Genesis X Convertible Concept Wows with Sleek, Minimalist Design

Ahead of the Los Angeles Auto Show, the Korean luxury brand showed off a beautiful open-air four-seater, the third in the automaker’s concept trilogy.

  • Genesis X Convertible Concept stars at the Los Angeles auto show.
  • The convertible is the third in a trilogy of concepts that show the brand's possible future design directions, and also show that EVs can be cool.
  • No specifics were given on the powertrain, except that it would be electric.

    It takes a lot to draw a crowd in Los Angeles, but there on the beach in Malibu a crowd gathered to see the new Genesis X Convertible Concept, a four-seat electric car that may or may not see the light of day.

    Passersby on the beach, seemingly every journalist in town for the L.A. auto show, and even a neighbor—a genuine movie star more likely to be seen driving an Aston Martin and fighting bad guys—all came out to ogle the new Korean cruiser.

    “The venue was a natural choice as California leads the U.S. in adoption of electric vehicles and its temperate climate allows year-round enjoyment of the convertible vehicle format,” Genesis said.

    The hardtop is retracted to better show the somewhat subdued interior.
    Mark Vaughn

    The concept is, in theory at least, powered by electricity. In reality this concept, like many throughout automotive history, has to be pushed around gently to get it into place. Nonetheless, the idea was to show that electric cars don’t have to be simply utilitarian appliances. They don’t have to be bland crossover utility vehicles, even though those sell the best. They can look cool and maybe even sexy. Yes, I said it, sexy.

    “If somebody believes that electric vehicles cannot be sexy, Genesis will demonstrate the opposite,” said Luc Donckerwolke, the brand’s Belgium-bred head of design. “All the cars from Genesis will have a high degree of emotionality and attractivity. In a phase where a lot of people are still looking to understand if an electric vehicle should be part of their daily driving, we offer this proof.”

    The convertible is the third in a trilogy of Genesis X concepts that started last year with the Genesis X Concept, an EV-based GT, and continued with the Concept X Speedium Coupe, a perhaps unfortunately proportioned two-door. Of the three, this one, you could argue, was the most fetching, with its smooth sides lacking even door handles, and with tiny TV-screen cameras for outside rearview mirrors. The shape is unadorned and moving, with rounded boattail-looking flanks, pronounced wheel arches, and even a little ducktail spoiler effect on the trunk lid.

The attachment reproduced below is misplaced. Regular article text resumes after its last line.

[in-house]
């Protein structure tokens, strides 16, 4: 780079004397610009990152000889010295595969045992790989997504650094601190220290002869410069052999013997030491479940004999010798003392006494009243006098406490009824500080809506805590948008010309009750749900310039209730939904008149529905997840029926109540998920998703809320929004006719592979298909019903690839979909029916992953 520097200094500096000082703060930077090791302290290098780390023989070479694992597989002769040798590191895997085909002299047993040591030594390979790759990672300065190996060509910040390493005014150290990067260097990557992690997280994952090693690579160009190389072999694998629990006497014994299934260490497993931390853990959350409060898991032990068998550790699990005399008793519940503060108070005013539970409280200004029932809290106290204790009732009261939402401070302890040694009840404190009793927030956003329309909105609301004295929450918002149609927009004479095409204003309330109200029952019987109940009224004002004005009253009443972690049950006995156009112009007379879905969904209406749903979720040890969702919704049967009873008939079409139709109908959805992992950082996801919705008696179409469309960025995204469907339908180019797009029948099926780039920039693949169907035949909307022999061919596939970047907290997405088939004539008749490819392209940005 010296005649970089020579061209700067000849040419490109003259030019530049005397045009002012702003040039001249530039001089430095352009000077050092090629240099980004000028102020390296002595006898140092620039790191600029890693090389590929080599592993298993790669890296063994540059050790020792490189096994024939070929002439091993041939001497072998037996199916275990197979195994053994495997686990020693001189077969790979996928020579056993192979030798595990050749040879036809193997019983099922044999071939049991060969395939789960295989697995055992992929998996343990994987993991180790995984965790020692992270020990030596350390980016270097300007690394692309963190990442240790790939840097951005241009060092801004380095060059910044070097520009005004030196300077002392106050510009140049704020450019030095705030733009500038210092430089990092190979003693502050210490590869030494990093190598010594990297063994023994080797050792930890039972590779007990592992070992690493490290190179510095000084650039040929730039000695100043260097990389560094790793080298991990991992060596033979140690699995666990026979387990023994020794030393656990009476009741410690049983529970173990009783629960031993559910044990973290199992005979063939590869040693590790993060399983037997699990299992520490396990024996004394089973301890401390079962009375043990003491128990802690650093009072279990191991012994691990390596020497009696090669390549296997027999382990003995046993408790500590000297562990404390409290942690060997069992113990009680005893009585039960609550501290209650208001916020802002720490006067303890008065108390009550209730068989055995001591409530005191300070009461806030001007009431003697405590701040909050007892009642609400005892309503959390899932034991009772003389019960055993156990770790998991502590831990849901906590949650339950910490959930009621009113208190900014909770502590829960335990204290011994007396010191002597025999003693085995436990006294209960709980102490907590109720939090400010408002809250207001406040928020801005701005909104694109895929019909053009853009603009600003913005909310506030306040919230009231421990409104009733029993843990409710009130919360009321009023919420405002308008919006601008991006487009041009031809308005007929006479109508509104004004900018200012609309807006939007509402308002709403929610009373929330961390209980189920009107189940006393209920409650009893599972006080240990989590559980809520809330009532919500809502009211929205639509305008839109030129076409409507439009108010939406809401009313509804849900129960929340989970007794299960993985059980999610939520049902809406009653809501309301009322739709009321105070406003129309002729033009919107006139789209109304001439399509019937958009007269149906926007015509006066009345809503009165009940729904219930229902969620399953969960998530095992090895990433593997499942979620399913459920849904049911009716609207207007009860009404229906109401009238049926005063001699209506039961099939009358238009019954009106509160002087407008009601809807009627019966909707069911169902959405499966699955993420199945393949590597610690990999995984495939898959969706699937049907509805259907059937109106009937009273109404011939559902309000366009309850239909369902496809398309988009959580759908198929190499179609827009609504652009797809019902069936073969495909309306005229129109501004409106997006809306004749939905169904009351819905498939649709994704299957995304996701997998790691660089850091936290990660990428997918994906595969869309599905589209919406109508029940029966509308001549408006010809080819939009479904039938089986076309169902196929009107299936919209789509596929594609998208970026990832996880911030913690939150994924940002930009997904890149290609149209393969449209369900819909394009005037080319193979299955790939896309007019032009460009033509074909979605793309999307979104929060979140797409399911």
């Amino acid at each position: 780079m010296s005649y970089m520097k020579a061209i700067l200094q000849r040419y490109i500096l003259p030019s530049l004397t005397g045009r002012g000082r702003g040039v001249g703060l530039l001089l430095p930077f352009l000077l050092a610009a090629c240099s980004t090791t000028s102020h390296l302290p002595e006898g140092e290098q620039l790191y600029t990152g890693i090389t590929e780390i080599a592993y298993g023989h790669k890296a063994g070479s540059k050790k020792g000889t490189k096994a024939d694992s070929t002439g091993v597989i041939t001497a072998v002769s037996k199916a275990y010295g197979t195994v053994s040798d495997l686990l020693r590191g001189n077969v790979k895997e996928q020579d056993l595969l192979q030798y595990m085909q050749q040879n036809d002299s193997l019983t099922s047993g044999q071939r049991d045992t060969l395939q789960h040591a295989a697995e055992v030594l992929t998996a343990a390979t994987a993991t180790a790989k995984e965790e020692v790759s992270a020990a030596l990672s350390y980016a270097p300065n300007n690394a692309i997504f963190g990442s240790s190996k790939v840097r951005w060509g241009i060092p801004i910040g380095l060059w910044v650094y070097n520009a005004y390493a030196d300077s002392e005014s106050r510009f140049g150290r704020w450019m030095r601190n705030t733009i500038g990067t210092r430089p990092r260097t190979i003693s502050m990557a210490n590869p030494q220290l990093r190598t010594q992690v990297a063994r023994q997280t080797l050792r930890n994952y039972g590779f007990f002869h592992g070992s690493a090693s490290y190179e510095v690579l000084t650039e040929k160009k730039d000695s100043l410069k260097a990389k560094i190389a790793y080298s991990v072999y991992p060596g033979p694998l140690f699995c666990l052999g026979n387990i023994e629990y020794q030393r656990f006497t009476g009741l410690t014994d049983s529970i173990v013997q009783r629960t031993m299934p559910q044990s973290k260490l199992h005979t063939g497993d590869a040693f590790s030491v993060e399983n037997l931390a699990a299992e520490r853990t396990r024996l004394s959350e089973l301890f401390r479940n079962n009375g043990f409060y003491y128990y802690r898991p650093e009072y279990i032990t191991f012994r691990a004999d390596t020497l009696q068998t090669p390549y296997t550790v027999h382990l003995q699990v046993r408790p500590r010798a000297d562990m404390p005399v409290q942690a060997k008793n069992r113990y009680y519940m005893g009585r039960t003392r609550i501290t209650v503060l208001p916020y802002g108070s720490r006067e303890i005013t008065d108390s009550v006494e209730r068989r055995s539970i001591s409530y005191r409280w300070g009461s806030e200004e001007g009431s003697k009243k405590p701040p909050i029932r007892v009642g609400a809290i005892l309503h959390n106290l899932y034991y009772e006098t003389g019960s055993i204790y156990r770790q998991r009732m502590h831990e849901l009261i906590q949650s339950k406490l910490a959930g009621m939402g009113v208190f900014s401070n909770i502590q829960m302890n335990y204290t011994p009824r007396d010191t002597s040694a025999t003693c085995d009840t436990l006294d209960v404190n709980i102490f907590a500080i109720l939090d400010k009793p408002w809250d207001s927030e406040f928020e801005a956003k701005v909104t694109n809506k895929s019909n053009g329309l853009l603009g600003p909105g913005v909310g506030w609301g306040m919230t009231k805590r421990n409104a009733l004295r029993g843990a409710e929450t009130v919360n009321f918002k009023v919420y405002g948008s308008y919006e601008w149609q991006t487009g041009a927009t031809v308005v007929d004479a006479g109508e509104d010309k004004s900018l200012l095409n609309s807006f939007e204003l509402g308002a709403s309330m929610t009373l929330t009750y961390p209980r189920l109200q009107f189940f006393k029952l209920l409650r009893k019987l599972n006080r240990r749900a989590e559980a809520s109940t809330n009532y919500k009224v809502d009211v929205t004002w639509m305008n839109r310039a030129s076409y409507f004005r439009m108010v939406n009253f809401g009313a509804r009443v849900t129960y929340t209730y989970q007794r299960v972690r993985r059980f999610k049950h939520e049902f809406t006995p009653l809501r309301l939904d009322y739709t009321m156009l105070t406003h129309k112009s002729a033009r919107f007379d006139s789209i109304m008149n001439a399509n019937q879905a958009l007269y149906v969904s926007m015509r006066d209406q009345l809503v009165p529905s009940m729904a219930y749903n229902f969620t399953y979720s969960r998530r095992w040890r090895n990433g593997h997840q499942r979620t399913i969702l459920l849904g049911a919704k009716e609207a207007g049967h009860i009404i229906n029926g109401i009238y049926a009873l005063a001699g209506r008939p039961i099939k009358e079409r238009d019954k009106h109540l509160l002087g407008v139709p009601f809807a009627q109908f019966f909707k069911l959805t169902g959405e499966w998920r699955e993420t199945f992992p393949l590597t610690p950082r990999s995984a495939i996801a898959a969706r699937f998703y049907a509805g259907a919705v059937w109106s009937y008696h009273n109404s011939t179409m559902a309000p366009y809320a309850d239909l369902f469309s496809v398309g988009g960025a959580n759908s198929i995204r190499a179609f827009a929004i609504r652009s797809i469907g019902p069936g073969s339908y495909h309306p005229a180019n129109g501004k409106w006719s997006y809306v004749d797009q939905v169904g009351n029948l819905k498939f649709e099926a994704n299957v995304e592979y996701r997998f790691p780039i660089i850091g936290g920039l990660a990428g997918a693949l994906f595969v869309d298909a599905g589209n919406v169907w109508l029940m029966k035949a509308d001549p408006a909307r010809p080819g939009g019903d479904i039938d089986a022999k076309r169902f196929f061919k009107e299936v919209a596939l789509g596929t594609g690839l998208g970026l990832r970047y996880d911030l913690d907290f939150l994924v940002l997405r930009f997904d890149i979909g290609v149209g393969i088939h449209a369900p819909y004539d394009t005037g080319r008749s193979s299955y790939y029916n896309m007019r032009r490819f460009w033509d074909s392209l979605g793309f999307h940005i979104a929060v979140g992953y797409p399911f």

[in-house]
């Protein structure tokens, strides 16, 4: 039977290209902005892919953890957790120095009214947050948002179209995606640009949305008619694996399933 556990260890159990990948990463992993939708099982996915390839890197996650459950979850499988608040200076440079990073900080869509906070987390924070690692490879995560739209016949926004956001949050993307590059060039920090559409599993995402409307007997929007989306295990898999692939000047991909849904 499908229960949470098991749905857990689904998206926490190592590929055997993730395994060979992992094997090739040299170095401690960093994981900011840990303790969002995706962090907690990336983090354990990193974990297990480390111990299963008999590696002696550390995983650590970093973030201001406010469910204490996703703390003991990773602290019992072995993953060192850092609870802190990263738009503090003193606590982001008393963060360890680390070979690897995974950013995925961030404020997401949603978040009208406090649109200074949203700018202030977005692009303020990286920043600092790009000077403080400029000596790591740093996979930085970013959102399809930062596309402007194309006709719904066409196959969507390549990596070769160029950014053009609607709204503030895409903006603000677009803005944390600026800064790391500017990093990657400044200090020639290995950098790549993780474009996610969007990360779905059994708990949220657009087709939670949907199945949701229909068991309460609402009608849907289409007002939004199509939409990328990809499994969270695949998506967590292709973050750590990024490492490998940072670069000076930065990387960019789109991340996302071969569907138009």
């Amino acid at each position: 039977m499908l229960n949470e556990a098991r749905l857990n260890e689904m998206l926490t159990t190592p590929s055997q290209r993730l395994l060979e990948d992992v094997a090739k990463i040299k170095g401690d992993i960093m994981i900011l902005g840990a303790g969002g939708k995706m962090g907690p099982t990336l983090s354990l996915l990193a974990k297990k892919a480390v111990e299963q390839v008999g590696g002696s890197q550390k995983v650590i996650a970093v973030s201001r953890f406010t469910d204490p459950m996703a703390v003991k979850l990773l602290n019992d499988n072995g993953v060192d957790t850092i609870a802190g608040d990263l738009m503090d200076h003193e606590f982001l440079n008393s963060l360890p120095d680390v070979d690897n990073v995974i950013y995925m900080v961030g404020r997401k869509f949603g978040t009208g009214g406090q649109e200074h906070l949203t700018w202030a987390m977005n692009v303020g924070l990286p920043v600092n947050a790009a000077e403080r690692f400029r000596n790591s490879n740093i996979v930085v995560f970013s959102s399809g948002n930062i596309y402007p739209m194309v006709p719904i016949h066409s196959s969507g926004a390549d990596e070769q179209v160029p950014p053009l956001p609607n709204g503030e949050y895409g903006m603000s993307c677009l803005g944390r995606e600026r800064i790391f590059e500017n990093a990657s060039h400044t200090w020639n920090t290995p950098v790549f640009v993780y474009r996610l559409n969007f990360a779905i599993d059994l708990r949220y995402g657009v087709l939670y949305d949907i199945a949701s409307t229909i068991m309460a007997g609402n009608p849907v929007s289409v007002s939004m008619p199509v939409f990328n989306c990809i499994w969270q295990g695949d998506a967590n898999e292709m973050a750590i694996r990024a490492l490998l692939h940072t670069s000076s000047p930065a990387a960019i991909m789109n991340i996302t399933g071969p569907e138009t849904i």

“You are playing on two different characters, athleticism and sportiness, which are antagonists, so that creates a tension, because harmony in itself is sometimes a bit boring, and we really want to create this tension,” Dockerwolke said.

    The convertible is also supposed to have a retractable folding hardtop with integrated transparent moonroofs above each front occupant, “to provide an open feel even when closed.”

    Ready for some design gobbledygook?

    “The Genesis X Convertible concept’s long bonnet, generous dash-to-axle, short front overhang, and long wheelbase are drawn rearwards towards the long deck, accentuating its stately yet relaxed poise,” Genesis said. “The anti-wedge Parabolic Line emphasizes the regal character of the profile, creating tension between the full surfaces through a gently rearward-sloping horizontal belt line, while muscular blisters around the wheels form an athletic ‘Coke bottle’ plan view and integrate into an elegant silhouette when viewed from the side.”

    It looks not unlike those Rolls-Royce Boat Tails we saw last year.

    Interior is downright Spartan, inspired by “Korean roofs.”
    Mark Vaughn

    As for powertrain specifics, despite saying the car is electrically driven, Genesis declined to offer anything specific since any powertrain would be off in the future somewhere.

    “That’s an EV powertrain,” Donckwolke admitted. “But it’s too early to talk about that. We are working on this. And we don’t want now to come with a show car to talk about figures, which could be basically only theoretical. We are working with the right partners to get the right amount of performance, which will be, in my opinion, adequate performance to fit this styling. So it’s not supercar performance, it is adequate performance.”

    Regardless, the people walking by on the beach, a few journos, and maybe even some of you clicking through the photo gallery said they thought it would sell.

    “We’ve had some internal shows with this car, we already had hundreds of requests to build it already,” said the designer. “We basically are investigating how we can create icons for the brand. And this is one of the routes that we might take.”

    So what are the odds that we’re going to see a production version of this?

    “Let’s put it this way, I’m putting a huge amount of my energy to make it possible.”

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